Secret meeting signals new cooperation in the Middle East


A recent Wall Street Journal article revealed that the United States coordinated a secret meeting in Sharm El Sheikh, Egypt, with Israeli and Arab military chiefs to counter the Iranian threat. 

The meeting included top military chiefs from the United States, Israel, Saudi Arabia, Qatar, and Egypt. That the talks were possible — after the long history of hostility between Israel and its Arab neighbors in the region — is in part attributable to President Trump’s Middle East foreign policy, especially the Abraham Accords, which improved Arab–Israeli relations, and the decision to expand Central Command’s area of coverage to include Israel.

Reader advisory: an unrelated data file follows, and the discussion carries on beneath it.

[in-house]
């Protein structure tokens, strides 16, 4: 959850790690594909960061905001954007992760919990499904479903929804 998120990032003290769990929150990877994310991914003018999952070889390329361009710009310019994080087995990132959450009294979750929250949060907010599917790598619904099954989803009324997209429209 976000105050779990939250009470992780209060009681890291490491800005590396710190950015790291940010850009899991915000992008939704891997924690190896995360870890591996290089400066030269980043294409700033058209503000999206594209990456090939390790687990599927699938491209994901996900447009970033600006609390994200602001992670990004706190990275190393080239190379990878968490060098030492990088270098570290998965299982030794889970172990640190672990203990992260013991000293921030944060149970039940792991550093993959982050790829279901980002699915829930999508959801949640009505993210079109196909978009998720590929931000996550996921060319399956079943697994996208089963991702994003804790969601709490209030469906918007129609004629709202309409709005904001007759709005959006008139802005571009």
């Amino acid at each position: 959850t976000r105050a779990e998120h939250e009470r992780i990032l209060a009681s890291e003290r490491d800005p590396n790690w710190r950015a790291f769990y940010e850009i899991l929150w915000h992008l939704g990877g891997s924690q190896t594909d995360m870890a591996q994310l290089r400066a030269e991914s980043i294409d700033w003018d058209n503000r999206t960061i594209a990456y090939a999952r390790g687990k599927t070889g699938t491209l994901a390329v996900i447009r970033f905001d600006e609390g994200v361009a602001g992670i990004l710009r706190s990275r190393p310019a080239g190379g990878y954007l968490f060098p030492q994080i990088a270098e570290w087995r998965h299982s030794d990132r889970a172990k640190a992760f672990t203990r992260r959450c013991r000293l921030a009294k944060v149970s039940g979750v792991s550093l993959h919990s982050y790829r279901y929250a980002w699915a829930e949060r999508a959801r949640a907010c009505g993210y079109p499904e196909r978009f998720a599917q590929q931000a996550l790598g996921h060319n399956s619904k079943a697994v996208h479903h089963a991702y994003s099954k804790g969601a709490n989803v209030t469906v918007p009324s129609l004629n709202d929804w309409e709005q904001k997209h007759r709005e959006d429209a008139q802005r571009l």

Another factor driving this cooperation, as the WSJ explains, is the Arab nations’ interest in Israeli air-defense technology “at a time when the U.S. is shifting its military priorities toward countering China and Russia.”

This latest development in improved Israeli–Arab cooperation is another sign of a new Middle East coalition against an antagonistic Iran that will be essential to maintaining stability in the region. The coalition has strengthened alliances within the Middle East and between the United States and countries in the region. 

In the past, the United States was forced to balance the interests of Arab nations against the interests of Israel, as relations with each had important geopolitical and economic implications for America. With this new landscape of greater Middle East cooperation, the United States has the opportunity to further develop strong, and previously unexpected, regional alliances.

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